Boise State fans giving their best Elvis impression during the 2013 MAACO Bowl Las Vegas.
You may know the fight song by heart. You may dress from head to toe in your favorite school’s colors every Saturday regardless of whether or not it’s football season. You may have even named a pet after the school’s mascot.
But how do you really know you’re a fan of a certain school?
Put simply, it depends. Are there secrets of the past only a diehard supporter would know about? Maybe your university’s success is fairly recent, in which case traditions may have popped up rather recently.
All of the aforementioned reasons are great indicators that you may be someone willing to put a school logo on your tombstone. But for the sake of sounding a little odd, we’re not going to take it that far. The following list has been comprised of five things all Boise State fans can relate to, tombstone etching notwithstanding.
So this means that if you don’t subscribe to each of these five reasons, perhaps you should rethink your fandom.
Just kidding. Maybe.
Here are the five ways you know you’re a Boise State Broncos fan.
It's hard to make the argument that the all-blue uniforms the Broncos often wear are an advantage to the home team.
Remember about a month ago when the NCAA proposed a rule that would require teams to have either their pants or jerseys in contrast with the field color? A rule that, other than the Colorado State Rams when they decide to wear their all-green uniforms, seemed to be directed right at Boise State.
Of course you do.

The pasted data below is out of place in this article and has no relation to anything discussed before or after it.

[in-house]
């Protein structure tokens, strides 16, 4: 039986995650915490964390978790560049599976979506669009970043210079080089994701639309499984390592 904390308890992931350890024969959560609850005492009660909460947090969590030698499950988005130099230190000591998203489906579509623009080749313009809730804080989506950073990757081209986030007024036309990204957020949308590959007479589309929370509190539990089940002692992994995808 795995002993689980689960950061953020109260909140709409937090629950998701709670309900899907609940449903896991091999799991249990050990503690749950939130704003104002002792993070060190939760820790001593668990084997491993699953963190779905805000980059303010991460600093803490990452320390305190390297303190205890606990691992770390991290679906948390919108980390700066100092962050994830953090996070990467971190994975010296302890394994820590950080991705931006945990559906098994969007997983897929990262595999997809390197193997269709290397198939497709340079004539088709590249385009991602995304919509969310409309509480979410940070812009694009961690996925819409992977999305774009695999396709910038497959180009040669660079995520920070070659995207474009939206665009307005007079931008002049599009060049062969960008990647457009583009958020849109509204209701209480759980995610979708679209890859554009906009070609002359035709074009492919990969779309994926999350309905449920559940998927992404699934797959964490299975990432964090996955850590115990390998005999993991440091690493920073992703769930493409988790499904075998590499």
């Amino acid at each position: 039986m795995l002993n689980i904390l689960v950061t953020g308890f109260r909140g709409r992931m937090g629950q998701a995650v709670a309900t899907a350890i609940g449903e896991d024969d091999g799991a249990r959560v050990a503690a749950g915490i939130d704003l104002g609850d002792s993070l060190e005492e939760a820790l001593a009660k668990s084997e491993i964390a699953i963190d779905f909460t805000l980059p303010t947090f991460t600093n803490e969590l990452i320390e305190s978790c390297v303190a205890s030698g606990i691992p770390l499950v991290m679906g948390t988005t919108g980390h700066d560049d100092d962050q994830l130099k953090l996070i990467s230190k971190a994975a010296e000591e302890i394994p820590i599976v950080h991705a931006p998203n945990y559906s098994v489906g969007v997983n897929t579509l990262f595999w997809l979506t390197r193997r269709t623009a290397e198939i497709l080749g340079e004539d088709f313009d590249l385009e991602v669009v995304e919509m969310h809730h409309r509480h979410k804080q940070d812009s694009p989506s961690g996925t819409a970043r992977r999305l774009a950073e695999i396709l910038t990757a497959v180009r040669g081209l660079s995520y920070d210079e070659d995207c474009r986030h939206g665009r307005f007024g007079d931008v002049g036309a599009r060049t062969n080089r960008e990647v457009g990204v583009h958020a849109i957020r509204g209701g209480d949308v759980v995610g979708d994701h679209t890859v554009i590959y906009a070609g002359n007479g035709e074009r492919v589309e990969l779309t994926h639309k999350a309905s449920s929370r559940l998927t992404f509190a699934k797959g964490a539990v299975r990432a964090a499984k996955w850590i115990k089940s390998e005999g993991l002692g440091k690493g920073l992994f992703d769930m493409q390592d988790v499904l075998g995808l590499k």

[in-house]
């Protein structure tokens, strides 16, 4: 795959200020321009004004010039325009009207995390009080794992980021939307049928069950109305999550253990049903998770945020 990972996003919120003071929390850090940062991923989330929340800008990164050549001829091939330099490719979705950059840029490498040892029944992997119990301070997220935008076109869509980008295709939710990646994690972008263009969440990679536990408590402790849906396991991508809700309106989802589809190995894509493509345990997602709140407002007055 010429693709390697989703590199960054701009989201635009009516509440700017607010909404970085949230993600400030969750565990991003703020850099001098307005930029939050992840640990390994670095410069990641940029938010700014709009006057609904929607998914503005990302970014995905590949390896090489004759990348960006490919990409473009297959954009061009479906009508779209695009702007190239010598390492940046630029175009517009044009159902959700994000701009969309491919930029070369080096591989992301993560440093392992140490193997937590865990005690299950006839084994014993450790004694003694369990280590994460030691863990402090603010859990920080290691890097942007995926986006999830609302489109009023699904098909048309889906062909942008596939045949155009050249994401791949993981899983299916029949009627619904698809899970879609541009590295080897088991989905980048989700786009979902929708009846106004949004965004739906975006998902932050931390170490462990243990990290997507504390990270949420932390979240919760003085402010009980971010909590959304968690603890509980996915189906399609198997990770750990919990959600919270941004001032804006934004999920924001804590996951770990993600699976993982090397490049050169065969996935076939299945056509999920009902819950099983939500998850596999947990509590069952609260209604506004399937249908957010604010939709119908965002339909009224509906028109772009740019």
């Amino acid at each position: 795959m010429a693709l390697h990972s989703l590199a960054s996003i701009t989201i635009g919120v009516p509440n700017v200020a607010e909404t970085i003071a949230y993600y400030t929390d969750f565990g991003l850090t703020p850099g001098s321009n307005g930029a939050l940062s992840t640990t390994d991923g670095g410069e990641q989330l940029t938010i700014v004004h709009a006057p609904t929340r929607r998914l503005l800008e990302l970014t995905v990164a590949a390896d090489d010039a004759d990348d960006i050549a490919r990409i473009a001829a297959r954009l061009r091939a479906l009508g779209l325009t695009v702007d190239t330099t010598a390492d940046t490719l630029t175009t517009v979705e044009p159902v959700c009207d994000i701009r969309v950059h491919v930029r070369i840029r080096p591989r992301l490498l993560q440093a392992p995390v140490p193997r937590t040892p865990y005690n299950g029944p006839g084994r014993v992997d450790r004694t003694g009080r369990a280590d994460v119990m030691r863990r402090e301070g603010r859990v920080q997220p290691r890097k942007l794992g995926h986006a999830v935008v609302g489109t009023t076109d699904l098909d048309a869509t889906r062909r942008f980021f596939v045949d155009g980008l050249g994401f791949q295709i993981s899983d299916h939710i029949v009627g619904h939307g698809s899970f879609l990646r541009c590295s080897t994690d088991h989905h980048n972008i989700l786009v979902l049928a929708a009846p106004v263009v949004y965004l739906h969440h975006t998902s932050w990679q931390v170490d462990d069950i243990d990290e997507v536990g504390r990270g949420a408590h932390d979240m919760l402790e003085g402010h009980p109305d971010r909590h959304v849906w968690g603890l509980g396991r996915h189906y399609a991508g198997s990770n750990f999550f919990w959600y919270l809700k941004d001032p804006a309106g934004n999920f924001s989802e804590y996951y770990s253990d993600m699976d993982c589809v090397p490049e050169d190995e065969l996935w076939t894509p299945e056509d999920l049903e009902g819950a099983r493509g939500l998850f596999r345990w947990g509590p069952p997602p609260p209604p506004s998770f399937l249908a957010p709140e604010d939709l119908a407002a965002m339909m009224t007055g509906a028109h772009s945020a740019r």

When news first broke of the proposal, Boise State fans came out in droves to defend the all-blue uniforms that just seemed to feel right on the blue turf. In fact, the article about the proposal remains one of the most commented on Boise State-related pieces that Bleacher Report has ever published.
Some teams change uniforms just about every year. It’s not like Boise State has stayed completely true to an original uniform style either, making small changes in trim color each of the past few seasons.
Shortly after the proposal was made, it was retracted, citing the fact that it did not enhance the image of the game.
Clearly, the blue had to stay.
This makes perfect sense, seeing as how the orange jerseys that the team has brought out in the past haven’t always brought the best luck.
And who really enjoys seeing the team play in gray? Everyone plays in gray these days; it’s hardly making a statement.
Thus, if you are a true Boise fan, you want to be seeing all blue, all the time.
Despite falling to La Salle in the first round, the Broncos made the NCAA tournament this year for the first time since 2008.
Casual sports fans associate schools such as North Carolina and Duke with basketball, Alabama and LSU with football, and Rice and Cal State Fullerton with baseball. After a while, if a school becomes a major player in a sport, they become an “insert sport here” school.
“But we’re also good in lacrosse,” Duke and North Carolina fans will argue. “Basketball comes first, but we’re more than that.”